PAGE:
On November 10, 2002, about 1015 central standard time, a Pilatus PC-12/45, N990PT, registered to Taylor Energy Co., operating as a Title 14 CFR Part 91 personal flight, crashed while attempting a landing in the vicinity of Foxworth, Mississippi. Visual meteorological conditions prevailed, and no flight plan was filed. The aircraft received substantial damage, and the commercial- rated pilot and five passengers were not injured. The flight departed McComb, Mississippi, about 20 minutes before the accident. Use your browsers 'back' function to return to synopsisReturn to Query Page
According to the pilot, he was attempting a landing at a private airstrip named Circle Bar Ranch. Prior to attempting landing on the strip's runway 27, he obtained surface weather and winds from the closest reporting station, McComb, Mississippi. At 0930, the reported ceiling at McComb was 2,000 feet broken clouds with winds from 210 degrees at 12, gusting to 18 knots. The pilot stated he had landed at the airstrip numerous times, and had observed the runway windsock prior to the accident. He was carrying 5 to 10 knots extra approach speed, but when the aircraft was about 30 feet above the runway, the aircraft encountered a strong gust or wind shear that caused the aircraft to descend rapidly and the cockpit stick shaker to activate. He applied power to attempt a go-around, but a hard touchdown resulted, causing a bounced landing, a roll to the right, and a loss of directional control off the right side of the runway. The aircraft collided with trees and brush adjacent to the runway. The pilot reported that no malfunctions of the aircraft during the approach occurred.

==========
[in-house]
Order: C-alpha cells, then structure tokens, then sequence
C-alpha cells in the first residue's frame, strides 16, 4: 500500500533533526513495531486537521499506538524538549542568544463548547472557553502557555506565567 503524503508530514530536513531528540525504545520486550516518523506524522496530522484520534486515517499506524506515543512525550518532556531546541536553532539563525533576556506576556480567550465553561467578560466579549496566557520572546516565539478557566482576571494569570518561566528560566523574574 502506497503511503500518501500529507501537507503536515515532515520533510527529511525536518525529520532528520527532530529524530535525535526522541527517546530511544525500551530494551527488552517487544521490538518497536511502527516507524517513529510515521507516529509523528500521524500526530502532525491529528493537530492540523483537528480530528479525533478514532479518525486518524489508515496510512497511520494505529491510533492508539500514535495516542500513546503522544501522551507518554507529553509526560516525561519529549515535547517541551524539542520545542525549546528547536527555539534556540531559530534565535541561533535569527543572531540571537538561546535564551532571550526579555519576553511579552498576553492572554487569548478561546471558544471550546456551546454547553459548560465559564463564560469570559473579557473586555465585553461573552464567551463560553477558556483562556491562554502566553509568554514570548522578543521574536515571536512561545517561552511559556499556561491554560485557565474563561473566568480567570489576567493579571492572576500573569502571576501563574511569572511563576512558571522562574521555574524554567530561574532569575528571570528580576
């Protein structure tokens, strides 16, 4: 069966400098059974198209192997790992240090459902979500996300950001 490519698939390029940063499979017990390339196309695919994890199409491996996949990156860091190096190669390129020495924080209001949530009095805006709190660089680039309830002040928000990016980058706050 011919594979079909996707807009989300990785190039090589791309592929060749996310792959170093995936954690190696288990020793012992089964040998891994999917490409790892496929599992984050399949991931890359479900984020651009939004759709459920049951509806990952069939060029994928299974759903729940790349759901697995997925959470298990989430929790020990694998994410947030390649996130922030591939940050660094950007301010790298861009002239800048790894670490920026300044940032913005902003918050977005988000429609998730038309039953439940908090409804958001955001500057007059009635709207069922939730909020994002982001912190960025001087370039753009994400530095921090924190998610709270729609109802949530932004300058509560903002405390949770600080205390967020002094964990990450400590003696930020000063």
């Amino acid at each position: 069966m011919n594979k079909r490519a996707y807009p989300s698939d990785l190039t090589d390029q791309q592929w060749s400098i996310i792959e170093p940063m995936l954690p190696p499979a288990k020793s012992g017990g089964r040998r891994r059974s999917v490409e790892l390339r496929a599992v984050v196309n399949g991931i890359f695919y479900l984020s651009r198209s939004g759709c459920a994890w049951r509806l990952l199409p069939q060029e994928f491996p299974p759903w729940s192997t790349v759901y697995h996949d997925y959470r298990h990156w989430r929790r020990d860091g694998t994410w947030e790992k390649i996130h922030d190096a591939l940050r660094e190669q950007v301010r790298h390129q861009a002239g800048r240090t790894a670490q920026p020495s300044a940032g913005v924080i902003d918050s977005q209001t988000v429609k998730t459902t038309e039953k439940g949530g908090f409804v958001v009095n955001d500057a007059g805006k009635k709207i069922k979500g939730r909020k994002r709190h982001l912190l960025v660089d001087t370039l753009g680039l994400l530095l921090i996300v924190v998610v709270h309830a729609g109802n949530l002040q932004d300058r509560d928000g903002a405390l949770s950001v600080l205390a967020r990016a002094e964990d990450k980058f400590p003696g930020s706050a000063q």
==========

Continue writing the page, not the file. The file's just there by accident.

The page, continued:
According to an FAA inspector, the runway is 40 feet wide by 2,400 feet long, and the windsock is located at the departure end of runway 27. He noted that the approach end of runway 27 actually begins inside a cut out area of the tree line and a standard glide path brings the aircraft too close to the tree tops. The pilot stated, "The approach needed to land is steeper than most public airports due to the trees." The aircraft sustained crushing of the right wing outer panel and spar extension about 3 to 4 feet inboard of the right wingtip.
No convective activity was reported at either McComb or Hattiesburg's closest (to the time of the accident) reported weather reports that might have caused wind gust-front activity. The winds reported by McComb, (29 miles west of the airstrip) were from 220 degrees at 12 knots, gusting to 23 knots. The winds reported by Hattiesburg, (31 miles east-northeast of the airstrip) were from 210 degrees at 12 knots, gusting to 22 knots.